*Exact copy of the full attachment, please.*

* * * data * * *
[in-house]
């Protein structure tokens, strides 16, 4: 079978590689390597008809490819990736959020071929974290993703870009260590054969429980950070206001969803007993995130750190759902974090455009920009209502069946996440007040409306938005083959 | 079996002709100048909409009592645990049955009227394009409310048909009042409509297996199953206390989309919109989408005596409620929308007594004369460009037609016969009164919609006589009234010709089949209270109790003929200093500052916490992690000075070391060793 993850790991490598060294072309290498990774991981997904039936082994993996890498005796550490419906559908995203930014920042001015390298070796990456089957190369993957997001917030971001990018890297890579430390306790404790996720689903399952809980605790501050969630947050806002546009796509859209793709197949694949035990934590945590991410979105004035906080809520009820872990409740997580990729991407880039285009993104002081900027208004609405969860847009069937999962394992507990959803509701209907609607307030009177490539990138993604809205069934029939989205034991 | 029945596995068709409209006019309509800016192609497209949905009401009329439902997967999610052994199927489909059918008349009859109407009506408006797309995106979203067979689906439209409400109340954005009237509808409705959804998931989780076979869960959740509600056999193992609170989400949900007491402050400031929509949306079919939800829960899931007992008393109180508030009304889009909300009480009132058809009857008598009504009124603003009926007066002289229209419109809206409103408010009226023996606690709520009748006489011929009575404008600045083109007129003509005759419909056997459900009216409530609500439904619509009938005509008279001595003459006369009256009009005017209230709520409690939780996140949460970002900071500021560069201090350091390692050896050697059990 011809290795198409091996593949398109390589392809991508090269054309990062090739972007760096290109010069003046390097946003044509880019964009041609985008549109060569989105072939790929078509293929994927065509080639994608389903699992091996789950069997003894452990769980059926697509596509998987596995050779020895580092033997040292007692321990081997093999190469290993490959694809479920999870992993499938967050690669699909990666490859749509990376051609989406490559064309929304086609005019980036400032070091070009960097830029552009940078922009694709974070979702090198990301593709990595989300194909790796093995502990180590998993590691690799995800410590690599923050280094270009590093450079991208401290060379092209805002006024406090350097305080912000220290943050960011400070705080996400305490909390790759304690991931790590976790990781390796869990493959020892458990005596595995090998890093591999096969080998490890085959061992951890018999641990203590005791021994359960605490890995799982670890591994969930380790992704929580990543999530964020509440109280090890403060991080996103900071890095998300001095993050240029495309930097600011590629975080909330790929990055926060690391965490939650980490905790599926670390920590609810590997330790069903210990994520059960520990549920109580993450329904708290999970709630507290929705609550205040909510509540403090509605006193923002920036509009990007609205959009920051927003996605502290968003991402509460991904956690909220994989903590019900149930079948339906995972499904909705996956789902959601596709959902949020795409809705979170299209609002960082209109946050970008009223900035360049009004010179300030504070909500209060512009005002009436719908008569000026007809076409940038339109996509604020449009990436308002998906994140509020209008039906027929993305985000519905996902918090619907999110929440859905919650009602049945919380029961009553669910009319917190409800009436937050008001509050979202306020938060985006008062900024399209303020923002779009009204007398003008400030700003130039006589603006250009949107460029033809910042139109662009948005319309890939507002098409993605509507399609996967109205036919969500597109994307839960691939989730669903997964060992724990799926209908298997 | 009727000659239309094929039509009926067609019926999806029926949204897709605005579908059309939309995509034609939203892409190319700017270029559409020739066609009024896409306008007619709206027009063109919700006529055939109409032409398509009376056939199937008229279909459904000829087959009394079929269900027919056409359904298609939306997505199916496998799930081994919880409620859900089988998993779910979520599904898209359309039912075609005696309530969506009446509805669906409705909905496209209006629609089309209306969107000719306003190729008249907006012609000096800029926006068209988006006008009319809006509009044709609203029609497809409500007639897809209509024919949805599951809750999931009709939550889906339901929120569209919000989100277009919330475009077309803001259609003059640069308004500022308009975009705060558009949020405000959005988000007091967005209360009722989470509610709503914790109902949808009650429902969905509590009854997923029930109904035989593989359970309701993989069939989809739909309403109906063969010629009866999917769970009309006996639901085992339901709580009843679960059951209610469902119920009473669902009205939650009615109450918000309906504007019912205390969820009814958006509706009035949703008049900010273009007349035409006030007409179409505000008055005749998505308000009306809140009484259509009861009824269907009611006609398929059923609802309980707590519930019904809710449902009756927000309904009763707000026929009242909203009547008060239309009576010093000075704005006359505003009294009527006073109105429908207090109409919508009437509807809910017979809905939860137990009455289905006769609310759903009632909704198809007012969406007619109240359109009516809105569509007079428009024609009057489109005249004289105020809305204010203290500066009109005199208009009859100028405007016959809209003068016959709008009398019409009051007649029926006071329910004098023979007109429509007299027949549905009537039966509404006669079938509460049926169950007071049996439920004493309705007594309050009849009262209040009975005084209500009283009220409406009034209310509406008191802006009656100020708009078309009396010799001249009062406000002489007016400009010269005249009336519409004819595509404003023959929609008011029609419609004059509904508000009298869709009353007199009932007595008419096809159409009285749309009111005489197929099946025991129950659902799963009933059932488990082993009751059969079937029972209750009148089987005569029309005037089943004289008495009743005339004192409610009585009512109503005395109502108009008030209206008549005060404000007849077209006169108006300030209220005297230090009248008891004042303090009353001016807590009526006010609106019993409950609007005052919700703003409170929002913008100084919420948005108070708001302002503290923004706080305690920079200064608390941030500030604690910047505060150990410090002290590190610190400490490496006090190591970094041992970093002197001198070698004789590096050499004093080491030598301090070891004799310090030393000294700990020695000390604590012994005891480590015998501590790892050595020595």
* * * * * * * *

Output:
[in-house]
């Protein structure tokens, strides 16, 4: 079978590689390597008809490819990736959020071929974290993703870009260590054969429980950070206001969803007993995130750190759902974090455009920009209502069946996440007040409306938005083959 | 079996002709100048909409009592645990049955009227394009409310048909009042409509297996199953206390989309919109989408005596409620929308007594004369460009037609016969009164919609006589009234010709089949209270109790003929200093500052916490992690000075070391060793 993850790991490598060294072309290498990774991981997904039936082994993996890498005796550490419906559908995203930014920042001015390298070796990456089957190369993957997001917030971001990018890297890579430390306790404790996720689903399952809980605790501050969630947050806002546009796509859209793709197949694949035990934590945590991410979105004035906080809520009820872990409740997580990729991407880039285009993104002081900027208004609405969860847009069937999962394992507990959803509701209907609607307030009177490539990138993604809205069934029939989205034991 | 029945596995068709409209006019309509800016192609497209949905009401009329439902997967999610052994199927489909059918008349009859109407009506408006797309995106979203067979689906439209409400109340954005009237509808409705959804998931989780076979869960959740509600056999193992609170989400949900007491402050400031929509949306079919939800829960899931007992008393109180508030009304889009909300009480009132058809009857008598009504009124603003009926007066002289229209419109809206409103408010009226023996606690709520009748006489011929009575404008600045083109007129003509005759419909056997459900009216409530609500439904619509009938005509008279001595003459006369009256009009005017209230709520409690939780996140949460970002900071500021560069201090350091390692050896050697059990 011809290795198409091996593949398109390589392809991508090269054309990062090739972007760096290109010069003046390097946003044509880019964009041609985008549109060569989105072939790929078509293929994927065509080639994608389903699992091996789950069997003894452990769980059926697509596509998987596995050779020895580092033997040292007692321990081997093999190469290993490959694809479920999870992993499938967050690669699909990666490859749509990376051609989406490559064309929304086609005019980036400032070091070009960097830029552009940078922009694709974070979702090198990301593709990595989300194909790796093995502990180590998993590691690799995800410590690599923050280094270009590093450079991208401290060379092209805002006024406090350097305080912000220290943050960011400070705080996400305490909390790759304690991931790590976790990781390796869990493959020892458990005596595995090998890093591999096969080998490890085959061992951890018999641990203590005791021994359960605490890995799982670890591994969930380790992704929580990543999530964020509440109280090890403060991080996103900071890095998300001095993050240029495309930097600011590629975080909330790929990055926060690391965490939650980490905790599926670390920590609810590997330790069903210990994520059960520990549920109580993450329904708290999970709630507290929705609550205040909510509540403090509605006193923002920036509009990007609205959009920051927003996605502290968003991402509460991904956690909220994989903590019900149930079948339906995972499904909705996956789902959601596709959902949020795409809705979170299209609002960082209109946050970008009223900035360049009004010179300030504070909500209060512009005002009436719908008569000026007809076409940038339109996509604020449009990436308002998906994140509020209008039906027929993305985000519905996902918090619907999110929440859905919650009602049945919380029961009553669910009319917190409800009436937050008001509050979202306020938060985006008062900024399209303020923002779009009204007398003008400030700003130039006589603006250009949107460029033809910042139109662009948005319309890939507002098409993605509507399609996967109205036919969500597109994307839960691939989730669903997964060992724990799926209908298997 | 009727000659239309094929039509009926067609019926999806029926949204897709605005579908059309939309995509034609939203892409190319700017270029559409020739066609009024896409306008007619709206027009063109919700006529055939109409032409398509009376056939199937008229279909459904000829087959009394079929269900027919056409359904298609939306997505199916496998799930081994919880409620859900089988998993779910979520599904898209359309039912075609005696309530969506009446509805669906409705909905496209209006629609089309209306969107000719306003190729008249907006012609000096800029926006068209988006006008009319809006509009044709609203029609497809409500007639897809209509024919949805599951809750999931009709939550889906339901929120569209919000989100277009919330475009077309803001259609003059640069308004500022308009975009705060558009949020405000959005988000007091967005209360009722989470509610709503914790109902949808009650429902969905509590009854997923029930109904035989593989359970309701993989069939989809739909309403109906063969010629009866999917769970009309006996639901085992339901709580009843679960059951209610469902119920009473669902009205939650009615109450918000309906504007019912205390969820009814958006509706009035949703008049900010273009007349035409006030007409179409505000008055005749998505308000009306809140009484259509009861009824269907009611006609398929059923609802309980707590519930019904809710449902009756927000309904009763707000026929009242909203009547008060239309009576010093000075704005006359505003009294009527006073109105429908207090109409919508009437509807809910017979809905939860137990009455289905006769609310759903009632909704198809007012969406007619109240359109009516809105569509007079428009024609009057489109005249004289105020809305204010203290500066009109005199208009009859100028405007016959809209003068016959709008009398019409009051007649029926006071329910004098023979007109429509007299027949549905009537039966509404006669079938509460049926169950007071049996439920004493309705007594309050009849009262209040009975005084209500009283009220409406009034209310509406008191802006009656100020708009078309009396010799001249009062406000002489007016400009010269005249009336519409004819595509404003023959929609008011029609419609004059509904508000009298869709009353007199009932007595008419096809159409009285749309009111005489197929099946025991129950659902799963009933059932488990082993009751059969079937029972209750009148089987005569029309005037089943004289008495009743005339004192409610009585009512109503005395109502108009008030209206008549005060404000007849077209006169108006300030209220005297230090009248008891004042303090009353001016807590009526006010609106019993409950609007005052919700703003409170929002913008100084919420948005108070708001302002503290923004706080305690920079200064608390941030500030604690910047505060150990410090002290590190610190400490490496006090190591970094041992970093002197001198070698004789590096050499004093080491030598301090070891004799310090030393000294700990020695000390604590012994005891480590015998501590790892050595020595």